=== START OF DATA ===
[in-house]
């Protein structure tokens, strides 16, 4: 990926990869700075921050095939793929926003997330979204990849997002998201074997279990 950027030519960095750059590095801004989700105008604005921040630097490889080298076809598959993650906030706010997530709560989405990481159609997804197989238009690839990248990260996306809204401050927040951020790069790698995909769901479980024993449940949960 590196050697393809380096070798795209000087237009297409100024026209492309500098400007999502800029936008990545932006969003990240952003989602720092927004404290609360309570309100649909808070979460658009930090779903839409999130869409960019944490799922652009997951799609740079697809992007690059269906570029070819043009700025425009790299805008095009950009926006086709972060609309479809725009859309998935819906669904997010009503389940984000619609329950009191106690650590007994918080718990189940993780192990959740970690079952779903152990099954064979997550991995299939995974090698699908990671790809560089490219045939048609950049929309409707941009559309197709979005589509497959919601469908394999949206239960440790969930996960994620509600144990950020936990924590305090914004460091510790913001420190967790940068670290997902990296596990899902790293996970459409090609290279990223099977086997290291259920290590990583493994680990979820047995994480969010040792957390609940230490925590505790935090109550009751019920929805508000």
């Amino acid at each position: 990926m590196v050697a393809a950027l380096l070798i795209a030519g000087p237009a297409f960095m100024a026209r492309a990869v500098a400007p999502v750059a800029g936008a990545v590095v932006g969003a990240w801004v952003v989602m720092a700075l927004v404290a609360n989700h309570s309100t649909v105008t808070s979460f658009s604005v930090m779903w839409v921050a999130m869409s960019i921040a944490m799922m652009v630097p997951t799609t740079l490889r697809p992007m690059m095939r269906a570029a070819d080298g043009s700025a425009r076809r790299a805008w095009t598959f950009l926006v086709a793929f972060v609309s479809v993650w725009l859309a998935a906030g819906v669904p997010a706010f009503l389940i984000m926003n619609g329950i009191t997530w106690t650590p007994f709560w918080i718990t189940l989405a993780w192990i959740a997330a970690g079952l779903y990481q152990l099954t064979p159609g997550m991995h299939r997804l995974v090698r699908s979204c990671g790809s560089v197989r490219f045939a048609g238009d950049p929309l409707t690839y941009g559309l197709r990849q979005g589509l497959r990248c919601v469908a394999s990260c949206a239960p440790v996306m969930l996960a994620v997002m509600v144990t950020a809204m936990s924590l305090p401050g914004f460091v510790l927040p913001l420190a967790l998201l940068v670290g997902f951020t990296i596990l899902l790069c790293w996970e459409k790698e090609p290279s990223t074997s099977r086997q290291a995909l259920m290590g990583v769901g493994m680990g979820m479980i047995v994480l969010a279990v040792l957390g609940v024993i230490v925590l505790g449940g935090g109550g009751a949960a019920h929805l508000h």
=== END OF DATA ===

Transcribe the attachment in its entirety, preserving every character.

[in-house]
């Protein structure tokens, strides 16, 4: 990926990869700075921050095939793929926003997330979204990849997002998201074997279990 950027030519960095750059590095801004989700105008604005921040630097490889080298076809598959993650906030706010997530709560989405990481159609997804197989238009690839990248990260996306809204401050927040951020790069790698995909769901479980024993449940949960 590196050697393809380096070798795209000087237009297409100024026209492309500098400007999502800029936008990545932006969003990240952003989602720092927004404290609360309570309100649909808070979460658009930090779903839409999130869409960019944490799922652009997951799609740079697809992007690059269906570029070819043009700025425009790299805008095009950009926006086709972060609309479809725009859309998935819906669904997010009503389940984000619609329950009191106690650590007994918080718990189940993780192990959740970690079952779903152990099954064979997550991995299939995974090698699908990671790809560089490219045939048609950049929309409707941009559309197709979005589509497959919601469908394999949206239960440790969930996960994620509600144990950020936990924590305090914004460091510790913001420190967790940068670290997902990296596990899902790293996970459409090609290279990223099977086997290291259920290590990583493994680990979820047995994480969010040792957390609940230490925590505790935090109550009751019920929805508000």
């Amino acid at each position: 990926m590196v050697a393809a950027l380096l070798i795209a030519g000087p237009a297409f960095m100024a026209r492309a990869v500098a400007p999502v750059a800029g936008a990545v590095v932006g969003a990240w801004v952003v989602m720092a700075l927004v404290a609360n989700h309570s309100t649909v105008t808070s979460f658009s604005v930090m779903w839409v921050a999130m869409s960019i921040a944490m799922m652009v630097p997951t799609t740079l490889r697809p992007m690059m095939r269906a570029a070819d080298g043009s700025a425009r076809r790299a805008w095009t598959f950009l926006v086709a793929f972060v609309s479809v993650w725009l859309a998935a906030g819906v669904p997010a706010f009503l389940i984000m926003n619609g329950i009191t997530w106690t650590p007994f709560w918080i718990t189940l989405a993780w192990i959740a997330a970690g079952l779903y990481q152990l099954t064979p159609g997550m991995h299939r997804l995974v090698r699908s979204c990671g790809s560089v197989r490219f045939a048609g238009d950049p929309l409707t690839y941009g559309l197709r990849q979005g589509l497959r990248c919601v469908a394999s990260c949206a239960p440790v996306m969930l996960a994620v997002m509600v144990t950020a809204m936990s924590l305090p401050g914004f460091v510790l927040p913001l420190a967790l998201l940068v670290g997902f951020t990296i596990l899902l790069c790293w996970e459409k790698e090609p290279s990223t074997s099977r086997q290291a995909l259920m290590g990583v769901g493994m680990g979820m479980i047995v994480l969010a279990v040792l957390g609940v024993i230490v925590l505790g449940g935090g109550g009751a949960a019920h929805l508000h």